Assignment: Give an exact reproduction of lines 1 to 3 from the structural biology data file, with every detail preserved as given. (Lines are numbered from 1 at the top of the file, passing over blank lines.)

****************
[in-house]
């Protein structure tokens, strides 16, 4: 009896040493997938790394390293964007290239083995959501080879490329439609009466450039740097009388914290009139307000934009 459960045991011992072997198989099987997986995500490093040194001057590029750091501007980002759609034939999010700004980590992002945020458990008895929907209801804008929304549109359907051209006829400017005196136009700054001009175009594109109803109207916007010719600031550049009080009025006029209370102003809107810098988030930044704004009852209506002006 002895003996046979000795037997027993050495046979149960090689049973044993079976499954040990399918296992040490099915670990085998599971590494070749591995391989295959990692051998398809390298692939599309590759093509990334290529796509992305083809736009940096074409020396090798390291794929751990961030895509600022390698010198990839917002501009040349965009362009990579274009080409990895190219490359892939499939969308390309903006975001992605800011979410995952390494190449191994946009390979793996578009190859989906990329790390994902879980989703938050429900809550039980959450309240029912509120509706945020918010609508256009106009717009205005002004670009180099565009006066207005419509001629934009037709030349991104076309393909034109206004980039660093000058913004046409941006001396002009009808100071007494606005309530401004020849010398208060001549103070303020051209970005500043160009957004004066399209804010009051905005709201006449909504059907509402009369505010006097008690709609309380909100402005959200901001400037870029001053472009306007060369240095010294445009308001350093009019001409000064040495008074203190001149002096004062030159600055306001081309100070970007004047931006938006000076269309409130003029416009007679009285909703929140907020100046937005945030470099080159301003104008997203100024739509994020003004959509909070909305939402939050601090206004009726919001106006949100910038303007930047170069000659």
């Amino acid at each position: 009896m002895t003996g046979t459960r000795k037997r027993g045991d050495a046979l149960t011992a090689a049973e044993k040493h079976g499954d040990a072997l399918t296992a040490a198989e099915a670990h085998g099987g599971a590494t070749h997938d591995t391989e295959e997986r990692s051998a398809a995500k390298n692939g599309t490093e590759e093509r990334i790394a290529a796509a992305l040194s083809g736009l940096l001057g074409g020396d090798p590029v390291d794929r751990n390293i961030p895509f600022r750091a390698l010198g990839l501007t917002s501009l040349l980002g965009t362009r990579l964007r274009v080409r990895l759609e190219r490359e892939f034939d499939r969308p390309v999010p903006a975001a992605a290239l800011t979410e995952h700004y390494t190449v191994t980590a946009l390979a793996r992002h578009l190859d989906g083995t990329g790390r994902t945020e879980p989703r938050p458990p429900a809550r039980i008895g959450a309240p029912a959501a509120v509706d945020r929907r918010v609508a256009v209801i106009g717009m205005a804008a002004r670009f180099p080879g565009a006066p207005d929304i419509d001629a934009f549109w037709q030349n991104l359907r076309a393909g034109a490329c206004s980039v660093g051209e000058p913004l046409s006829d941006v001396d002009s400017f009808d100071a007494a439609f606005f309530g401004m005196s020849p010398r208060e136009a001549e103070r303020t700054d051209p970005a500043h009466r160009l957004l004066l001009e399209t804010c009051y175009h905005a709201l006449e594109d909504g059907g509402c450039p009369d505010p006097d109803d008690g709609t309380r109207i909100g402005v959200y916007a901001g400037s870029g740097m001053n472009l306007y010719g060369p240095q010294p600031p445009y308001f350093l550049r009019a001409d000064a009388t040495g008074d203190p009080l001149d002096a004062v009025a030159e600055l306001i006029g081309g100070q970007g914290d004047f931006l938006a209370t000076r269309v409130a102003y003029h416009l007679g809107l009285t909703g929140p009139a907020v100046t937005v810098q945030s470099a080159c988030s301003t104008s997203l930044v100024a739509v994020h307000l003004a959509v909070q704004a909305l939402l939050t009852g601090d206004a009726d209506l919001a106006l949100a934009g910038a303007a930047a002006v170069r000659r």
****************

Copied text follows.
[in-house]
């Protein structure tokens, strides 16, 4: 009896040493997938790394390293964007290239083995959501080879490329439609009466450039740097009388914290009139307000934009 459960045991011992072997198989099987997986995500490093040194001057590029750091501007980002759609034939999010700004980590992002945020458990008895929907209801804008929304549109359907051209006829400017005196136009700054001009175009594109109803109207916007010719600031550049009080009025006029209370102003809107810098988030930044704004009852209506002006 002895003996046979000795037997027993050495046979149960090689049973044993079976499954040990399918296992040490099915670990085998599971590494070749591995391989295959990692051998398809390298692939599309590759093509990334290529796509992305083809736009940096074409020396090798390291794929751990961030895509600022390698010198990839917002501009040349965009362009990579274009080409990895190219490359892939499939969308390309903006975001992605800011979410995952390494190449191994946009390979793996578009190859989906990329790390994902879980989703938050429900809550039980959450309240029912509120509706945020918010609508256009106009717009205005002004670009180099565009006066207005419509001629934009037709030349991104076309393909034109206004980039660093000058913004046409941006001396002009009808100071007494606005309530401004020849010398208060001549103070303020051209970005500043160009957004004066399209804010009051905005709201006449909504059907509402009369505010006097008690709609309380909100402005959200901001400037870029001053472009306007060369240095010294445009308001350093009019001409000064040495008074203190001149002096004062030159600055306001081309100070970007004047931006938006000076269309409130003029416009007679009285909703929140907020100046937005945030470099080159301003104008997203100024739509994020003004959509909070909305939402939050601090206004009726919001106006949100910038303007930047170069000659």
């Amino acid at each position: 009896m002895t003996g046979t459960r000795k037997r027993g045991d050495a046979l149960t011992a090689a049973e044993k040493h079976g499954d040990a072997l399918t296992a040490a198989e099915a670990h085998g099987g599971a590494t070749h997938d591995t391989e295959e997986r990692s051998a398809a995500k390298n692939g599309t490093e590759e093509r990334i790394a290529a796509a992305l040194s083809g736009l940096l001057g074409g020396d090798p590029v390291d794929r751990n390293i961030p895509f600022r750091a390698l010198g990839l501007t917002s501009l040349l980002g965009t362009r990579l964007r274009v080409r990895l759609e190219r490359e892939f034939d499939r969308p390309v999010p903006a975001a992605a290239l800011t979410e995952h700004y390494t190449v191994t980590a946009l390979a793996r992002h578009l190859d989906g083995t990329g790390r994902t945020e879980p989703r938050p458990p429900a809550r039980i008895g959450a309240p029912a959501a509120v509706d945020r929907r918010v609508a256009v209801i106009g717009m205005a804008a002004r670009f180099p080879g565009a006066p207005d929304i419509d001629a934009f549109w037709q030349n991104l359907r076309a393909g034109a490329c206004s980039v660093g051209e000058p913004l046409s006829d941006v001396d002009s400017f009808d100071a007494a439609f606005f309530g401004m005196s020849p010398r208060e136009a001549e103070r303020t700054d051209p970005a500043h009466r160009l957004l004066l001009e399209t804010c009051y175009h905005a709201l006449e594109d909504g059907g509402c450039p009369d505010p006097d109803d008690g709609t309380r109207i909100g402005v959200y916007a901001g400037s870029g740097m001053n472009l306007y010719g060369p240095q010294p600031p445009y308001f350093l550049r009019a001409d000064a009388t040495g008074d203190p009080l001149d002096a004062v009025a030159e600055l306001i006029g081309g100070q970007g914290d004047f931006l938006a209370t000076r269309v409130a102003y003029h416009l007679g809107l009285t909703g929140p009139a907020v100046t937005v810098q945030s470099a080159c988030s301003t104008s997203l930044v100024a739509v994020h307000l003004a959509v909070q704004a909305l939402l939050t009852g601090d206004a009726d209506l919001a106006l949100a934009g910038a303007a930047a002006v170069r000659r």